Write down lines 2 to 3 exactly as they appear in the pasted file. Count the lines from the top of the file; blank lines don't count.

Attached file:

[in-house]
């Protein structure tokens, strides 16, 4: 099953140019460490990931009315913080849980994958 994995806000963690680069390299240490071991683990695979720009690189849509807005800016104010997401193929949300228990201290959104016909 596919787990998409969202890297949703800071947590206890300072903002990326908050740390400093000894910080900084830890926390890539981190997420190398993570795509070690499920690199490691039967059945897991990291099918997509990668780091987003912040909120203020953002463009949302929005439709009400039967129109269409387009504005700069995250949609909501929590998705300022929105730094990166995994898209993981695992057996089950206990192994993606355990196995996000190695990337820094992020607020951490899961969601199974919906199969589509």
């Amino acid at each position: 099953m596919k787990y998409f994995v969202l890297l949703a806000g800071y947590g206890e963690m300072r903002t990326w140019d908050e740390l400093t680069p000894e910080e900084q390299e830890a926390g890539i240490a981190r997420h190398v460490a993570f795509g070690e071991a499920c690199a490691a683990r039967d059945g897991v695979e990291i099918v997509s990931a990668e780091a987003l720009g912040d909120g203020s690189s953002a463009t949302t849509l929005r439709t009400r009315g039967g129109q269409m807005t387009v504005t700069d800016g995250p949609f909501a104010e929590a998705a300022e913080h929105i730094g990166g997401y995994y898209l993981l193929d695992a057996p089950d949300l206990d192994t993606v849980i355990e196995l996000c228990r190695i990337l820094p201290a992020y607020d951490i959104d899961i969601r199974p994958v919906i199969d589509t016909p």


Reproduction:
């Protein structure tokens, strides 16, 4: 099953140019460490990931009315913080849980994958 994995806000963690680069390299240490071991683990695979720009690189849509807005800016104010997401193929949300228990201290959104016909 596919787990998409969202890297949703800071947590206890300072903002990326908050740390400093000894910080900084830890926390890539981190997420190398993570795509070690499920690199490691039967059945897991990291099918997509990668780091987003912040909120203020953002463009949302929005439709009400039967129109269409387009504005700069995250949609909501929590998705300022929105730094990166995994898209993981695992057996089950206990192994993606355990196995996000190695990337820094992020607020951490899961969601199974919906199969589509």
């Amino acid at each position: 099953m596919k787990y998409f994995v969202l890297l949703a806000g800071y947590g206890e963690m300072r903002t990326w140019d908050e740390l400093t680069p000894e910080e900084q390299e830890a926390g890539i240490a981190r997420h190398v460490a993570f795509g070690e071991a499920c690199a490691a683990r039967d059945g897991v695979e990291i099918v997509s990931a990668e780091a987003l720009g912040d909120g203020s690189s953002a463009t949302t849509l929005r439709t009400r009315g039967g129109q269409m807005t387009v504005t700069d800016g995250p949609f909501a104010e929590a998705a300022e913080h929105i730094g990166g997401y995994y898209l993981l193929d695992a057996p089950d949300l206990d192994t993606v849980i355990e196995l996000c228990r190695i990337l820094p201290a992020y607020d951490i959104d899961i969601r199974p994958v919906i199969d589509t016909p």